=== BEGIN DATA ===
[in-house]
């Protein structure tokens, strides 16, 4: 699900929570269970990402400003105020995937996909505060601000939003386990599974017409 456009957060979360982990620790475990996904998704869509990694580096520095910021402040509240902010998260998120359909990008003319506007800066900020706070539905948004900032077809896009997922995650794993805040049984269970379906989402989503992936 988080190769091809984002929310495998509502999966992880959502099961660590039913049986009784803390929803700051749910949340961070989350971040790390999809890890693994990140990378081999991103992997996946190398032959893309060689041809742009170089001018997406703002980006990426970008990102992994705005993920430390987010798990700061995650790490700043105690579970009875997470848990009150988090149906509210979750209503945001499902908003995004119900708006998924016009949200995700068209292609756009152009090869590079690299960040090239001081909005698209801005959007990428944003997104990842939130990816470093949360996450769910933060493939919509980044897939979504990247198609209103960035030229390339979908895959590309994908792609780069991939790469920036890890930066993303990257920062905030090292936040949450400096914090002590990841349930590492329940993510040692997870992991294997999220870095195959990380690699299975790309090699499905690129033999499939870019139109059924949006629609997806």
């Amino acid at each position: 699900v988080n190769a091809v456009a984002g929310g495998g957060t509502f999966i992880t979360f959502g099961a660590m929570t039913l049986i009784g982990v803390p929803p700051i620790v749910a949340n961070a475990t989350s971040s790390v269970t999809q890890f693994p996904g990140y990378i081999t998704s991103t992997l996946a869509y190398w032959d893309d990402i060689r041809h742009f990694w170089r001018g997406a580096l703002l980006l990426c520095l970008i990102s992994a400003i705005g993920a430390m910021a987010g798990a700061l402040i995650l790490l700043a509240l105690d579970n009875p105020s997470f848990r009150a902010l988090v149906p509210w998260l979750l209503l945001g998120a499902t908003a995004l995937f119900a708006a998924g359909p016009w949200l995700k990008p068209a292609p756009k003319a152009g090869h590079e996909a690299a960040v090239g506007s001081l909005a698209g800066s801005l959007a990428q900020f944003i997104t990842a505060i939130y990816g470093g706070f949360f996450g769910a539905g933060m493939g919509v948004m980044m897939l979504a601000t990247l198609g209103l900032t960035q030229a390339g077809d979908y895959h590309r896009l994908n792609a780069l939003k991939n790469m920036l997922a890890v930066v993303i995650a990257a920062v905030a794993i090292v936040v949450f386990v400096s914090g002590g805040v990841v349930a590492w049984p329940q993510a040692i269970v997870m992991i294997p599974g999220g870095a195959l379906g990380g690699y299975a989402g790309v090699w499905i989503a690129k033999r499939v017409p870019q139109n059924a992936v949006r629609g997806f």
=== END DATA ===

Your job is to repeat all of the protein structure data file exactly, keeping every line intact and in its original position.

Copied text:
[in-house]
């Protein structure tokens, strides 16, 4: 699900929570269970990402400003105020995937996909505060601000939003386990599974017409 456009957060979360982990620790475990996904998704869509990694580096520095910021402040509240902010998260998120359909990008003319506007800066900020706070539905948004900032077809896009997922995650794993805040049984269970379906989402989503992936 988080190769091809984002929310495998509502999966992880959502099961660590039913049986009784803390929803700051749910949340961070989350971040790390999809890890693994990140990378081999991103992997996946190398032959893309060689041809742009170089001018997406703002980006990426970008990102992994705005993920430390987010798990700061995650790490700043105690579970009875997470848990009150988090149906509210979750209503945001499902908003995004119900708006998924016009949200995700068209292609756009152009090869590079690299960040090239001081909005698209801005959007990428944003997104990842939130990816470093949360996450769910933060493939919509980044897939979504990247198609209103960035030229390339979908895959590309994908792609780069991939790469920036890890930066993303990257920062905030090292936040949450400096914090002590990841349930590492329940993510040692997870992991294997999220870095195959990380690699299975790309090699499905690129033999499939870019139109059924949006629609997806």
């Amino acid at each position: 699900v988080n190769a091809v456009a984002g929310g495998g957060t509502f999966i992880t979360f959502g099961a660590m929570t039913l049986i009784g982990v803390p929803p700051i620790v749910a949340n961070a475990t989350s971040s790390v269970t999809q890890f693994p996904g990140y990378i081999t998704s991103t992997l996946a869509y190398w032959d893309d990402i060689r041809h742009f990694w170089r001018g997406a580096l703002l980006l990426c520095l970008i990102s992994a400003i705005g993920a430390m910021a987010g798990a700061l402040i995650l790490l700043a509240l105690d579970n009875p105020s997470f848990r009150a902010l988090v149906p509210w998260l979750l209503l945001g998120a499902t908003a995004l995937f119900a708006a998924g359909p016009w949200l995700k990008p068209a292609p756009k003319a152009g090869h590079e996909a690299a960040v090239g506007s001081l909005a698209g800066s801005l959007a990428q900020f944003i997104t990842a505060i939130y990816g470093g706070f949360f996450g769910a539905g933060m493939g919509v948004m980044m897939l979504a601000t990247l198609g209103l900032t960035q030229a390339g077809d979908y895959h590309r896009l994908n792609a780069l939003k991939n790469m920036l997922a890890v930066v993303i995650a990257a920062v905030a794993i090292v936040v949450f386990v400096s914090g002590g805040v990841v349930a590492w049984p329940q993510a040692i269970v997870m992991i294997p599974g999220g870095a195959l379906g990380g690699y299975a989402g790309v090699w499905i989503a690129k033999r499939v017409p870019q139109n059924a992936v949006r629609g997806f």